The pay rates for travel nursing jobs also vary by location and specialty, with many of the higher paying assignments in California and the other states mentioned above. Travel nursing assignments include free housing, travel reimbursements, plus an array of benefits that are similar to staff positions.

Best compensation by setting

Nurses working in specialty hospitals, except psychiatric and substance abuse facilities, receive the highest salaries, a mean of $35.86 hourly and $74,590 annually, according to the BLS 2014 report. That’s followed by outpatient care centers, a mean of $34.80 per hour and $72,390 per year, and general medical and surgical hospitals at $34.44 and $71,640. Skilled nursing facilities pay the least with a mean of $30.03 per hour and $62,440 annually.

The 2015 Medscape survey found agency or contract nurses earn the most, $95,000 annually, followed by nurses practicing in military or government settings at $93,000 annually. It did not differentiate between general and specialty hospitals and pegged the salary for hospital nurses at $83,000 annually.

Best compensation by nursing specialty

Few sources break down nursing salary data by specialty.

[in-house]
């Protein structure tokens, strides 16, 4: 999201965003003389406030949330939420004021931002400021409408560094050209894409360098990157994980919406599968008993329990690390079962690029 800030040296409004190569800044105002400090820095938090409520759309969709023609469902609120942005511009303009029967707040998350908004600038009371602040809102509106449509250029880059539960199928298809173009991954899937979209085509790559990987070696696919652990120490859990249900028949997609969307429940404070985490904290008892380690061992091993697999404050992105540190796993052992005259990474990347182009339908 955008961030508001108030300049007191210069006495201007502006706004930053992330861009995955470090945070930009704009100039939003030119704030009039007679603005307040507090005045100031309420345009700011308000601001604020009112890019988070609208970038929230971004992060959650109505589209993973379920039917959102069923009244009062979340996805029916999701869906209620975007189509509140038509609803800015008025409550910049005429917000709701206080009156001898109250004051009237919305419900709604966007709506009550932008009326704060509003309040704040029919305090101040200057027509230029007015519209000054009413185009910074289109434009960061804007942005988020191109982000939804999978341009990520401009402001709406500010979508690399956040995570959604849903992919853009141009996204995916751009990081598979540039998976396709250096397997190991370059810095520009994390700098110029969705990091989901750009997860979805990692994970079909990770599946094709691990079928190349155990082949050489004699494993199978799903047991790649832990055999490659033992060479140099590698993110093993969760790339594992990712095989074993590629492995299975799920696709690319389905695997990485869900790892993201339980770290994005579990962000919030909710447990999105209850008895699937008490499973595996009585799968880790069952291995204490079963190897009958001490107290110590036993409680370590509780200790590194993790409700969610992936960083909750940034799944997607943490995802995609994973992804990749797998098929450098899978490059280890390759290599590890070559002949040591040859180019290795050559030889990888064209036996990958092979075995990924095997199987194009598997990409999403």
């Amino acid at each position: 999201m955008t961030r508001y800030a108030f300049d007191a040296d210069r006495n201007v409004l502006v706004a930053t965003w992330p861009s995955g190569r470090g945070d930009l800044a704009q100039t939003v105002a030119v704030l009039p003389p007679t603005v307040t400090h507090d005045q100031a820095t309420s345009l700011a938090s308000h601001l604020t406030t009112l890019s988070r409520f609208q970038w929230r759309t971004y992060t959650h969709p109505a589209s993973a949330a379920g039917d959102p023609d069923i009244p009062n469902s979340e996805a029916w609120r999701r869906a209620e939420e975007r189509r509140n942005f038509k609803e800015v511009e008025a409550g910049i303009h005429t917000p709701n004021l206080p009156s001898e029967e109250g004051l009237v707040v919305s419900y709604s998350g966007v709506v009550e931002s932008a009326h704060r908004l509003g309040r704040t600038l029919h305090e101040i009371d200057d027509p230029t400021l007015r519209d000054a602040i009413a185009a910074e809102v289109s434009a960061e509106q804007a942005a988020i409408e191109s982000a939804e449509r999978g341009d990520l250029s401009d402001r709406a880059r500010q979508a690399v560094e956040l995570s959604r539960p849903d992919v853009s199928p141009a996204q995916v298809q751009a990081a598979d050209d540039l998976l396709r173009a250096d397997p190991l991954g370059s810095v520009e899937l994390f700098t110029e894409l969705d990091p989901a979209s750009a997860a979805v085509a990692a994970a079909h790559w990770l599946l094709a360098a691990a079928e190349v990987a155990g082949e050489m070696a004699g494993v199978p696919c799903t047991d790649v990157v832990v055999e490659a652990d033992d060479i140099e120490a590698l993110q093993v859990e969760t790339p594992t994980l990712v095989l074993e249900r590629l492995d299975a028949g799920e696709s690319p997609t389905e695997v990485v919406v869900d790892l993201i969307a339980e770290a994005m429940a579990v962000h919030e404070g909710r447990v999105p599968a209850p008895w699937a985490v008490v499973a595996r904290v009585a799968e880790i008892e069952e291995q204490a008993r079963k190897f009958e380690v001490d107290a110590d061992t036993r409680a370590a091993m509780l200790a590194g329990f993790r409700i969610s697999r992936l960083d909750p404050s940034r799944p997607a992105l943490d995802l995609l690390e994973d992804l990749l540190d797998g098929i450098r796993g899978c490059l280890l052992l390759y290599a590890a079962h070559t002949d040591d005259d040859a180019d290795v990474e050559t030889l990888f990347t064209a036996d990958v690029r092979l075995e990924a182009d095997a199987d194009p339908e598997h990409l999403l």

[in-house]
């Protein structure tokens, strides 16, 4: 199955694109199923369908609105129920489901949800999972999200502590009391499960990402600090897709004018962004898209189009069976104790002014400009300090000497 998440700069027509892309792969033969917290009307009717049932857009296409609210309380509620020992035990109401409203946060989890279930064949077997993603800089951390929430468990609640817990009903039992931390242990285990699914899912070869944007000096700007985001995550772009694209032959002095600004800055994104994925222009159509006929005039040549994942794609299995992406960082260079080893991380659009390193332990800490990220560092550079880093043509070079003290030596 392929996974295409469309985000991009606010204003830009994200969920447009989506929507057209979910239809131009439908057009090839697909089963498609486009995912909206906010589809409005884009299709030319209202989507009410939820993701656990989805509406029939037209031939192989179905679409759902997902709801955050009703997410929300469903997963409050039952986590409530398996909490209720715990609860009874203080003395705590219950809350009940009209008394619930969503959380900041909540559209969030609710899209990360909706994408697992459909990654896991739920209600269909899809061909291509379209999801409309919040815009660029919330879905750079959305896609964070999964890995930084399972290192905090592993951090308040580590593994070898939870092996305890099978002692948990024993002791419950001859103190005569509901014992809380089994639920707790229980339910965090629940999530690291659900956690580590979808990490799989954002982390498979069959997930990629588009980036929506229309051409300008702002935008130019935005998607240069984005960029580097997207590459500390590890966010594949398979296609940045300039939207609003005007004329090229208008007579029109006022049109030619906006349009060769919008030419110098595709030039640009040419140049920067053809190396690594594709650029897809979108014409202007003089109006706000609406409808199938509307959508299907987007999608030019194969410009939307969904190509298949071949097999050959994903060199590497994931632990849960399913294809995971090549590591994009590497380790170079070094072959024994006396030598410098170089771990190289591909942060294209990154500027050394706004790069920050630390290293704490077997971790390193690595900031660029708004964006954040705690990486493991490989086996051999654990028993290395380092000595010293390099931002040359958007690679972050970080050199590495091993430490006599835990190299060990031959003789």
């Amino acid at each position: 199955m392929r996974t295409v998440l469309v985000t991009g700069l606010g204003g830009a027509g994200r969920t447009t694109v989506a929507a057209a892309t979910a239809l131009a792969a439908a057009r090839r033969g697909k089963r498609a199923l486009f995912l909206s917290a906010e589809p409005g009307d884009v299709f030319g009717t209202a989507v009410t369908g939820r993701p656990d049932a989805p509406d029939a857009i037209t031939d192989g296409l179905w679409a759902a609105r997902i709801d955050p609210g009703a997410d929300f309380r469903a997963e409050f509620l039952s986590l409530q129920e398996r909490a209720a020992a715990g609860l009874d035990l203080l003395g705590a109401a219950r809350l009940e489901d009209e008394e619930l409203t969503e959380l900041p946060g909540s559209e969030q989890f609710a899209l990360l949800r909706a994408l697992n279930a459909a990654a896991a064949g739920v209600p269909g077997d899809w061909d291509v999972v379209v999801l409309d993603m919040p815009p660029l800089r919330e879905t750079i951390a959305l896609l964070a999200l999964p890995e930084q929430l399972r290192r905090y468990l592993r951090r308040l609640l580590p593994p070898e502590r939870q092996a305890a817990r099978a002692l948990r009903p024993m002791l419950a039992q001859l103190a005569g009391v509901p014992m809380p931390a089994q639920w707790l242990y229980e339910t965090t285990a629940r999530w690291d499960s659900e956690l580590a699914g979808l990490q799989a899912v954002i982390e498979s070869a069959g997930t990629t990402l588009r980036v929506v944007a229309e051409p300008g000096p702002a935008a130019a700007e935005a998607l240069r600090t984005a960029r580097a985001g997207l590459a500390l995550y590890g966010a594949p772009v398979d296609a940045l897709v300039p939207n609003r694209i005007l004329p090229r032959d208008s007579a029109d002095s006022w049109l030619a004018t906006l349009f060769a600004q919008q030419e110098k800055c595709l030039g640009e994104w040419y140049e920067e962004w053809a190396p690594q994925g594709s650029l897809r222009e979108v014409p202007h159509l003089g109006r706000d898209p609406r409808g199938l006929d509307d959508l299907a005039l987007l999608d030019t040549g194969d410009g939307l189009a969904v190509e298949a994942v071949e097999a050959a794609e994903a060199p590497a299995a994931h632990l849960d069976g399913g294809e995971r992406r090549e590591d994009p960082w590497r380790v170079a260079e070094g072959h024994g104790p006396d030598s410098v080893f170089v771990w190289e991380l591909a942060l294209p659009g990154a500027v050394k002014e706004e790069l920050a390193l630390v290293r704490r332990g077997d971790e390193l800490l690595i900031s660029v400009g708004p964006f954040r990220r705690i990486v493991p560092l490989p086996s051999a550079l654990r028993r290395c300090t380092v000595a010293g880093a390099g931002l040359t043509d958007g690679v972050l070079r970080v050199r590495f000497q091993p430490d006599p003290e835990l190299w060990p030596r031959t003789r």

That being said, the American Association of periOperative Nurses (AORN) conducts an annual compensation survey. The 2015 survey found the average staff nurses earned $68,600, up $800 from 2014. It found nurses received higher compensation at acute care specialty hospitals, $74,200, followed by academic medical canters at $72,500, with general community hospitals paying about $66,700 for perioperative nurses. Nurses employed in government or federal hospitals earned about $7,000 more than nurses in nongovernment facilities.

The HIMSS 2014 Nursing Informatics Workforce Survey reported an average salary for nurse informaticists of $100,717.  The BLS also reported that nurse anesthetists earn the highest average salary, with a mean rate of $158,900 per year.

The gender gap and education affecting nursing salaries

Despite the fact that nursing is a female-dominated profession, male nurses continue to earn more than female nurses.

The 2015 Medscape report found male nurses earning $85,000 annually compared to females at $78,000, a 9 percent difference.

A 2015 report in the Journal of the American Medical Association (JAMA) found an average salary gender gap of $5,148. The gap has held over time and occurs across settings and specialties.

The AORN survey found men on average earned $4,200 more than women, a sizable jump from a $3,200 differential in 2014.

Nurses who want to improve their earning potential can often do so through education and certifications. The Minority Nurse survey showed a $1,000 average bump for a master’s degree to $72,000 annually, and $10,000 on top of that for a doctoral degree.

The Medscape survey found nurses with a BSN earning on average $79,000, those with a master’s degree $87,000, and a doctoral degree $96,000. It also reported that some nurses surveyed did not think the higher salary compensated for the cost of the additional education.